Turkey’s health tourism revenues hit $600M in 9 months

Turkey’s health tourism revenues hit $600M in 9 months

Turkey’s health tourism sector saw significant growth in the first three quarters as more than 315,258 visitors traveled to the country for medical treatment, spending almost $600 million, the Turkish Statistical Institute (TurkStat) has said.

TurkStat revealed that the number of visitors between January and September increased by 17.6 percent compared to the same period last year. Around 315,258 visitors, including 235,245 foreign visitors, traveled to the country for medical treatment during that period.

Meanwhile, the increased number of visitors also drove up revenue by more than 16.5 percent in the first three quarters, hitting $596.489 million. In comparison, the amount was at $512.069 million during the same period last year and $451.985 million in 2015.

Başaran Ulusoy, chairman of the Turkish Travel Agencies Association (TÜRSAB), said the growing number of Turkish hospitals with international certification, and reasonable costs have boosted the country’s health tourism sector.

Turkey provides healthcare services at a 40 to 60 percent cheaper rate than many developed countries, he claimed.

Underlining the fact that visitors coming in for medical treatment spend more money than ordinary tourists, Ulusoy said: “The average tourist spent $633 on average in 2016, while in the health tourism sector, that amount was $2,500 on average.”

Ulusoy revealed that the number of quality hospitals, thermal hotels, spas and fitness centers that meet the expectations of international visitors has gone up significantly in the last decade.


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He added that tourists from the Gulf countries, including Saudi Arabia, Qatar, Kuwait, Dubai, Jordan, and Lebanon, have a great interest in hair transplantation and treatments.

President of the Turkish Health Tourism Association Enginer Birdal said Turkey has the potential to become a health tourism hub in the region.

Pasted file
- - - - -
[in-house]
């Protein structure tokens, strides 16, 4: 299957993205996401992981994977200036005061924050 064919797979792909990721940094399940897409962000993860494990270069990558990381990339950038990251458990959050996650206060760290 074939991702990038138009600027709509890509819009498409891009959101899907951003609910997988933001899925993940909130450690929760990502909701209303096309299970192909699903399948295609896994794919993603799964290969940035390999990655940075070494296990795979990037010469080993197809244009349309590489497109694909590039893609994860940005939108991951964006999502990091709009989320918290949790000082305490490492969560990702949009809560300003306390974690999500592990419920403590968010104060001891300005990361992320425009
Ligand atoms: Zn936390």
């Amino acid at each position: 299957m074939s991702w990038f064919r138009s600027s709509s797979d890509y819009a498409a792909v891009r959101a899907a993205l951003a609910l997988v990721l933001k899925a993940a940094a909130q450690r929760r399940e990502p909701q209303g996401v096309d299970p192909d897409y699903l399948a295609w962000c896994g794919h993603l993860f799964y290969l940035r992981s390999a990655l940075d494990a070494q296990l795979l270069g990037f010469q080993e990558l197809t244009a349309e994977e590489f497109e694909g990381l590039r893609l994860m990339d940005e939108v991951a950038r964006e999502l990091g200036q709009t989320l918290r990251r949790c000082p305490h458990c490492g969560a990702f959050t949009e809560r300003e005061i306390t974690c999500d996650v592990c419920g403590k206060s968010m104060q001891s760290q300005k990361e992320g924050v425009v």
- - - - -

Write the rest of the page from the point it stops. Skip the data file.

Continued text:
Noting that tourists coming for treatment leave on average four times more foreign exchange than regular tourists, Birdal said, “Even the treatment of Turkish nationals living abroad means we treat 3 to 4 million patients who bring significant gains.”

Highlighting Turkey as a major destination for aesthetic operations, Birdal said, “Turkey ranks first in hair transplantation treatments.”

He stressed that Turkey’s climate and transportation facilities make it even more popular and added that many Europeans and Americans travel to the country because of its affordability, while tourists from Turkic Republics, Russia, and the Middle Eastern countries prefer it for its high quality.

“For instance, a facelift surgery can cost up to 25,000 euros in the U.S., but in Turkey, the same procedure costs just 6,000 euros,” he said.

Ankara Chamber of Doctors’ Vedat Kaya pointed out that foreigners prefer Turkey in specific medical areas that require high technology and added that most of the patients undergo treatment mainly in Istanbul, İzmir, Antalya, and Ankara.Noting that they have followed the concept of “hotel management in health,” Kaya said: “Patients come, receive treatment and then leave the country after a 10-15 day holiday. Many of our patients stay at hotels near the medical facilities to follow through on their treatment.”